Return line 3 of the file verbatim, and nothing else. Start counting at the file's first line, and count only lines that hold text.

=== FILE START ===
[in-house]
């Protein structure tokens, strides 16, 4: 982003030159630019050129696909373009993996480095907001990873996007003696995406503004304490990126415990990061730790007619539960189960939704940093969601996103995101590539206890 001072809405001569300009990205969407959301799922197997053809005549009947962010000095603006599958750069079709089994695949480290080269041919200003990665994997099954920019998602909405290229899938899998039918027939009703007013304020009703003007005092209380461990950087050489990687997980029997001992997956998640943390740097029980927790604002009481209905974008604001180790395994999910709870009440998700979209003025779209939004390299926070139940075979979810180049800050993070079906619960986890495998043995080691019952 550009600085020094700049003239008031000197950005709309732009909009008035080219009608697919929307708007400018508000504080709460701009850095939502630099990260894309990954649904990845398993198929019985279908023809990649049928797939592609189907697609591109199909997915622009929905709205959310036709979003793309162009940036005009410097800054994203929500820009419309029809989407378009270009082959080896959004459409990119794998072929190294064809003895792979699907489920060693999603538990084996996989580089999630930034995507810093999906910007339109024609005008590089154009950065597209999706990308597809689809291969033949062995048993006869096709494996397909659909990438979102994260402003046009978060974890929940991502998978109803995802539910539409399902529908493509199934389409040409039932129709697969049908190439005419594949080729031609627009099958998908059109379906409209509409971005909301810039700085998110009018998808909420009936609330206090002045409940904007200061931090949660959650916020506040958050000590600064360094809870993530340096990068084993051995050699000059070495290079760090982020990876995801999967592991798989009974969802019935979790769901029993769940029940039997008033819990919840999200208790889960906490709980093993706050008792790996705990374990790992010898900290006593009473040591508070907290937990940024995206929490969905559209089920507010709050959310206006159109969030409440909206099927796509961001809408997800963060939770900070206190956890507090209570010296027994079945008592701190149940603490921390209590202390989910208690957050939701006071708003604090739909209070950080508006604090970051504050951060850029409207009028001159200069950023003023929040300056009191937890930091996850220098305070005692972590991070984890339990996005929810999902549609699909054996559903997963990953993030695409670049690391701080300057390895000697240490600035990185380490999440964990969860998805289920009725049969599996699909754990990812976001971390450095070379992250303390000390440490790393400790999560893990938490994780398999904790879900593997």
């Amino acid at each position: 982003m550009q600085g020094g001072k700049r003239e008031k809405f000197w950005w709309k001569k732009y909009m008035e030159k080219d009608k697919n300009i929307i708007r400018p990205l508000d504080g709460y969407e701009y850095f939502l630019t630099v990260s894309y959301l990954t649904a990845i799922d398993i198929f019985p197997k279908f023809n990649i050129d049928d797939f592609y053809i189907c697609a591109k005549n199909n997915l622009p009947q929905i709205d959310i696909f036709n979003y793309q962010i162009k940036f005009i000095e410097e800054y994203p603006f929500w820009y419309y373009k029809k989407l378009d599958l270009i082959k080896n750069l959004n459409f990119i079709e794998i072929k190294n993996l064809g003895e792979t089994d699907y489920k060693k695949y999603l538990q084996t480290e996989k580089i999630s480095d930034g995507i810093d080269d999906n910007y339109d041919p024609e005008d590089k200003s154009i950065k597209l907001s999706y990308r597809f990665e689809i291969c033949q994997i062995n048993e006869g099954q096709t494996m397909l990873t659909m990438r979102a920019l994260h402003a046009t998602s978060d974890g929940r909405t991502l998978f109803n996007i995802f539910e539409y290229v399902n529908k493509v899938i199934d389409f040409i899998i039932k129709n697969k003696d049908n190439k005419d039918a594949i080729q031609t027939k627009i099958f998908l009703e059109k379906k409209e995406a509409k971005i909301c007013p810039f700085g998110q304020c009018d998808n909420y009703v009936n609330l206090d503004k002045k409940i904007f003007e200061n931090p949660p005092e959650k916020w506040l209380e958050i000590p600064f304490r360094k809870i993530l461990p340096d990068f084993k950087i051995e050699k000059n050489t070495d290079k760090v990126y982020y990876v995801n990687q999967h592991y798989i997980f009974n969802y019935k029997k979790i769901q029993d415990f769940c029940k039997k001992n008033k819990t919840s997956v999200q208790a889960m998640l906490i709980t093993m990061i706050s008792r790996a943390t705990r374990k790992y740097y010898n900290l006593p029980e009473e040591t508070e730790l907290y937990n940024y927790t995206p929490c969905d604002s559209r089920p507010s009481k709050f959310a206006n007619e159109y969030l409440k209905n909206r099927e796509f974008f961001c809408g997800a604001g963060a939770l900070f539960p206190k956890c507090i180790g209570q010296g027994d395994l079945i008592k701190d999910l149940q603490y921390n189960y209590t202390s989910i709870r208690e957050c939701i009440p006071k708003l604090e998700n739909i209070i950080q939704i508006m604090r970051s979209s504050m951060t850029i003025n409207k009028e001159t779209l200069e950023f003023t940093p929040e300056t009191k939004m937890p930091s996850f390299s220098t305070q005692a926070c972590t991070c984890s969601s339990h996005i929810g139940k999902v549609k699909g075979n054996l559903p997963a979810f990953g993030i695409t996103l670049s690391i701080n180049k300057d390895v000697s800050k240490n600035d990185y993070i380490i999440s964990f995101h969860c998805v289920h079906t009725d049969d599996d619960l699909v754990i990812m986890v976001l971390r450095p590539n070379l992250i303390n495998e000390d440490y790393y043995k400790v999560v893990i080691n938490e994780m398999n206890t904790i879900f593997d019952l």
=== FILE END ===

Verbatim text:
């Amino acid at each position: 982003m550009q600085g020094g001072k700049r003239e008031k809405f000197w950005w709309k001569k732009y909009m008035e030159k080219d009608k697919n300009i929307i708007r400018p990205l508000d504080g709460y969407e701009y850095f939502l630019t630099v990260s894309y959301l990954t649904a990845i799922d398993i198929f019985p197997k279908f023809n990649i050129d049928d797939f592609y053809i189907c697609a591109k005549n199909n997915l622009p009947q929905i709205d959310i696909f036709n979003y793309q962010i162009k940036f005009i000095e410097e800054y994203p603006f929500w820009y419309y373009k029809k989407l378009d599958l270009i082959k080896n750069l959004n459409f990119i079709e794998i072929k190294n993996l064809g003895e792979t089994d699907y489920k060693k695949y999603l538990q084996t480290e996989k580089i999630s480095d930034g995507i810093d080269d999906n910007y339109d041919p024609e005008d590089k200003s154009i950065k597209l907001s999706y990308r597809f990665e689809i291969c033949q994997i062995n048993e006869g099954q096709t494996m397909l990873t659909m990438r979102a920019l994260h402003a046009t998602s978060d974890g929940r909405t991502l998978f109803n996007i995802f539910e539409y290229v399902n529908k493509v899938i199934d389409f040409i899998i039932k129709n697969k003696d049908n190439k005419d039918a594949i080729q031609t027939k627009i099958f998908l009703e059109k379906k409209e995406a509409k971005i909301c007013p810039f700085g998110q304020c009018d998808n909420y009703v009936n609330l206090d503004k002045k409940i904007f003007e200061n931090p949660p005092e959650k916020w506040l209380e958050i000590p600064f304490r360094k809870i993530l461990p340096d990068f084993k950087i051995e050699k000059n050489t070495d290079k760090v990126y982020y990876v995801n990687q999967h592991y798989i997980f009974n969802y019935k029997k979790i769901q029993d415990f769940c029940k039997k001992n008033k819990t919840s997956v999200q208790a889960m998640l906490i709980t093993m990061i706050s008792r790996a943390t705990r374990k790992y740097y010898n900290l006593p029980e009473e040591t508070e730790l907290y937990n940024y927790t995206p929490c969905d604002s559209r089920p507010s009481k709050f959310a206006n007619e159109y969030l409440k209905n909206r099927e796509f974008f961001c809408g997800a604001g963060a939770l900070f539960p206190k956890c507090i180790g209570q010296g027994d395994l079945i008592k701190d999910l149940q603490y921390n189960y209590t202390s989910i709870r208690e957050c939701i009440p006071k708003l604090e998700n739909i209070i950080q939704i508006m604090r970051s979209s504050m951060t850029i003025n409207k009028e001159t779209l200069e950023f003023t940093p929040e300056t009191k939004m937890p930091s996850f390299s220098t305070q005692a926070c972590t991070c984890s969601s339990h996005i929810g139940k999902v549609k699909g075979n054996l559903p997963a979810f990953g993030i695409t996103l670049s690391i701080n180049k300057d390895v000697s800050k240490n600035d990185y993070i380490i999440s964990f995101h969860c998805v289920h079906t009725d049969d599996d619960l699909v754990i990812m986890v976001l971390r450095p590539n070379l992250i303390n495998e000390d440490y790393y043995k400790v999560v893990i080691n938490e994780m398999n206890t904790i879900f593997d019952l």